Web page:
Law unto themselves part one…

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Phil Parry as judge
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‘I must be careful not to fall foul of the law with this story!’

During a 40 year journalistic career (when he was trained to use simple language, avoiding jargon), our Editor, Welshman Phil Parry, has always known the importance of the law, and this is now underlined by news today of growing concern at the time it might take to undo policies by the outgoing right-wing government in Poland – especially its installation of incompetent party sympathisers as judges and the flouting of stringent EU rules. 

Earlier Phil has described how he was helped to break into the South Wales Echo office car when he was a cub reporter, recalled his early career as a journalist, the importance of experience in the job, and making clear that the‘calls’ to emergency services as well as court cases are central to any media operation.

He has also explored how poorly paid most journalism is when trainee reporters had to live in squalid flats, the vital role of expenses, and about one of his most important stories on the now-scrapped 53 year-old BBC Wales TV Current Affairs series, Week In Week Out (WIWO), which won an award even after it was axed, long after his career really took off

Phil has explained too how crucial it is actually to speak to people, the virtue of speed as well as accuracy, why knowledge of history and teaching the subject is vital, how certain material was removed from TV Current Affairs programmes when secret cameras had to be used, and some of those he has interviewed.

He has disclosed as well why investigative journalism is needed now more than ever although others have different opinions, how the coronavirus (Covid-19) lockdown played havoc with media schedules, and the importance of the hugely lower average age of some political leaders compared with when he started reporting. 

 

For journalists (and now it is clear for voters too), legal rules and impartiality are absolutely FUNDAMENTAL.

For me, for example, classrooms were sat in, exams were taken, court cases were reported on and, after mistakes, harsh tellings off were administered.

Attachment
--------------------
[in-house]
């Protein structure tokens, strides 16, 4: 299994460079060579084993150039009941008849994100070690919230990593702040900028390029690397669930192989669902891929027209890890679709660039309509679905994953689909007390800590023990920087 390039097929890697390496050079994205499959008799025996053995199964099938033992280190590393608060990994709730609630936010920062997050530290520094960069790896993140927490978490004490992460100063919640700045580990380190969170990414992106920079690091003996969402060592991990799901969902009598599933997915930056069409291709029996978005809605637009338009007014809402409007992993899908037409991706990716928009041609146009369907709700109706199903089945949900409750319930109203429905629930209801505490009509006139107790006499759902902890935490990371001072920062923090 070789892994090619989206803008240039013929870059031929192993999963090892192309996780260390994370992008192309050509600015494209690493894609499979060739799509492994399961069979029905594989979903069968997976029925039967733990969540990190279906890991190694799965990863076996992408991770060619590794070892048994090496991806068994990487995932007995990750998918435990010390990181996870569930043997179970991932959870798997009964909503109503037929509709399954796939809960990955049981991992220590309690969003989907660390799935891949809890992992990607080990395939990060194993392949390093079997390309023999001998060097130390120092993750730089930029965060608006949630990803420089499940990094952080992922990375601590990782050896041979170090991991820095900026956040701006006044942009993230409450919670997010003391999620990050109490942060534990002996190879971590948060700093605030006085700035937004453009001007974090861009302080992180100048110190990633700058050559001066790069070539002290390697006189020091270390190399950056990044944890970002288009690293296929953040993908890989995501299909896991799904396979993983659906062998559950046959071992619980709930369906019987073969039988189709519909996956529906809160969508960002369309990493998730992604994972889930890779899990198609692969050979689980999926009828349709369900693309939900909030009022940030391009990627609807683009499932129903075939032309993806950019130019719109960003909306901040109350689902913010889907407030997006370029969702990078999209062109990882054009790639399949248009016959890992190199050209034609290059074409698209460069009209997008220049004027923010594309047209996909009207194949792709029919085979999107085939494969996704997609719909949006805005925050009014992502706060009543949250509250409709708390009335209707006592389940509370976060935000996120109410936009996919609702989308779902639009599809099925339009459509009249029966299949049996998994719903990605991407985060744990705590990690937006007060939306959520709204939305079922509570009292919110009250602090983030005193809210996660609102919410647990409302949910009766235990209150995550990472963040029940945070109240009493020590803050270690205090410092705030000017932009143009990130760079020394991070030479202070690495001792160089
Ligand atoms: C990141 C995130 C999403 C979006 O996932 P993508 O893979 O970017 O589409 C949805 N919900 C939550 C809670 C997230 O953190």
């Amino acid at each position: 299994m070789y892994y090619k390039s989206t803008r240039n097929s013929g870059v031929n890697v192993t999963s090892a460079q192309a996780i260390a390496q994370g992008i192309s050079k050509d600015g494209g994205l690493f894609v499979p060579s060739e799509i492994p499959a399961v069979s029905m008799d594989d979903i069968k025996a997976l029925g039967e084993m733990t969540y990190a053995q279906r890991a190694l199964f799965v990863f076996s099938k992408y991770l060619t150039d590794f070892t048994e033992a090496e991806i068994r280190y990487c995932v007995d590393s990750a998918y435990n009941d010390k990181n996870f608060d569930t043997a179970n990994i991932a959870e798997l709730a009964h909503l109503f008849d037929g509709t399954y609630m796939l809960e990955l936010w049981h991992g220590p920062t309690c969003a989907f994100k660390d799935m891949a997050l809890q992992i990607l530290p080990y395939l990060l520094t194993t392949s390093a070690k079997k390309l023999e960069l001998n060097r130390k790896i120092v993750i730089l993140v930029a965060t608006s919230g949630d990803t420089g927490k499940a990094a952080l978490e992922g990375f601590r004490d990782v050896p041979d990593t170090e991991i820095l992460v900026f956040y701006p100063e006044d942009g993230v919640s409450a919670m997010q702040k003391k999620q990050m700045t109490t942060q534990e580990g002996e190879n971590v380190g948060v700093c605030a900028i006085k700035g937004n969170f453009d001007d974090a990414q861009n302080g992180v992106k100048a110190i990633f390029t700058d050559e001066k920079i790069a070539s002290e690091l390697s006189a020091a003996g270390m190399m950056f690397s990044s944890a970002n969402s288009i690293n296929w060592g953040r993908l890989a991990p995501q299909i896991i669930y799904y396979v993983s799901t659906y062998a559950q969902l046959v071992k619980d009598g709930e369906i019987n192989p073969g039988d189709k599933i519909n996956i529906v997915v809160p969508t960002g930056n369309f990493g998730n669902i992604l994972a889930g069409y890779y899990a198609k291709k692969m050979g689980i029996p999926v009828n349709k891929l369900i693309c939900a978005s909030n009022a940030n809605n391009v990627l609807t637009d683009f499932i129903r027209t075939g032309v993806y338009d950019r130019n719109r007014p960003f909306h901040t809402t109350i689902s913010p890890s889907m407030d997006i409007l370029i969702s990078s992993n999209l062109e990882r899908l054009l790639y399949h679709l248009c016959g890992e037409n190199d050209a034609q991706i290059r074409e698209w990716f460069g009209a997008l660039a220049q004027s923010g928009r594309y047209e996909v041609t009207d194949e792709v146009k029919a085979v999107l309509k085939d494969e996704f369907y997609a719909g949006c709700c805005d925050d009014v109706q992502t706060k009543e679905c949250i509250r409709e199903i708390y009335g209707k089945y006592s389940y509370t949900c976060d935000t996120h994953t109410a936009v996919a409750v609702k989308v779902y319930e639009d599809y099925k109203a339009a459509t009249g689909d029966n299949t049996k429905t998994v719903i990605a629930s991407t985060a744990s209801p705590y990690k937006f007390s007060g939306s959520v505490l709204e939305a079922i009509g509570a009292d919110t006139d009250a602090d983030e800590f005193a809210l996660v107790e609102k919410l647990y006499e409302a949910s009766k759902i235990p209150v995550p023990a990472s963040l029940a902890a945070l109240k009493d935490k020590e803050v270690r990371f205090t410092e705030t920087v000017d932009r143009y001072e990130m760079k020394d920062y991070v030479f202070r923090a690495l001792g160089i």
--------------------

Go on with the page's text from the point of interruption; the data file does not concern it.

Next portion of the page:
I have LOST large amounts of money in libel cases, when the court has not been swayed by the argument of my barrister, and WON large amounts, when it has.

The legal rules are fundamental

You must have a thorough knowledge of the law, because it is is critical for a journalist, as well as for others.

It is vital to know what can and cannot be said (the laws of libel), information that can be made public from a court (broadly speaking you can give what the jury HEARD during a trial, but not what the jury DIDN’T HEAR), privacy rules, copyright law, spent convictions, as well as child protection regulations.

Donald Tusk’s victory should lead to judicial freedom in Poland – but it will take ages…

All of this has been thrown into sharp relief for me by events in Poland.

Donald Tusk’s centre-right Civic Coalition have turfed out the ruling right-wing populist Law and Justice (PiS) group in Poland.

Last month the newish Government sacked the directors of the state television and radio outlets, as well as the Government-run news agency. It also wants to restore independence to the judiciary after senior posts were stuffed with incompetent judges who happened to be PiS supporters.

The Polish Supreme Court – but how many are Law and Justice (PiS) supporters?!

These are BIG jobs, however, and while it is obvious that voters did not like what occurred, there is mounting alarm at the time it might take.

PiS judges were sworn in during the night by a compliant party President, so that senior levels of the judiciary could be packed with supporters.

EU rules supporting an independent judiciary were ignored, and admonishments did nothing.

The original, independent, judges would turn up for work and find someone else sitting in their seat!

The actions were NOT popular

One Polish judge was backed after he had opposed his own suspension.

The European Court of Justice (ECJ) said the removed judge should “be able to continue to exercise jurisdiction in the criminal proceedings before him” and added that cases must be reassigned to him.

Pekka Pohjankoski, a researcher in European law from the law faculty at the University of Helsinki, said: “This case is empowering the national judges”.

A ‘referendum’ was held in Poland with an extremely leading question

All of this happened in the name of ‘de-communisation’, and other legal changes were just as blatant.

A ‘referendum’ was put to the public, asking an extremely leading question (when the neutrality is always closely scrutinised by lawyers): “Do you support the acceptance of thousands of illegal immigrants from the Middle East and Africa, according to the forced relocation mechanism imposed by the European bureaucracy”.

The PiS had followed the example of Hungary’s populist Victor Orban (although disagreeing with him on key issues, like Ukraine) when it won power in 2015, but did it even more crudely.

You tamper with the courts system at your peril…

Yet whatever the label, voters saw through this tampering with the courts system, and journalists like me can breathe a sigh of relief too.

Yet what has been done will take a LONG time to put right..

 

Details of Phil’s astonishing decades-long journalistic career (when it was central that legal rules were followed), as he was gripped by the rare and incurable neurological condition Hereditary Spastic Paraplegia (HSP), have been released in an important book ‘A GOOD STORY’. Order it now.

‘BUY MY BOOK!’

Regrettably publication of another book, though, was refused, because it was to have included names.

‘Law unto themselves part two’ is tomorrow, where Phil looks at the increasing use of legal tactics to frustrate investigative journalists like him.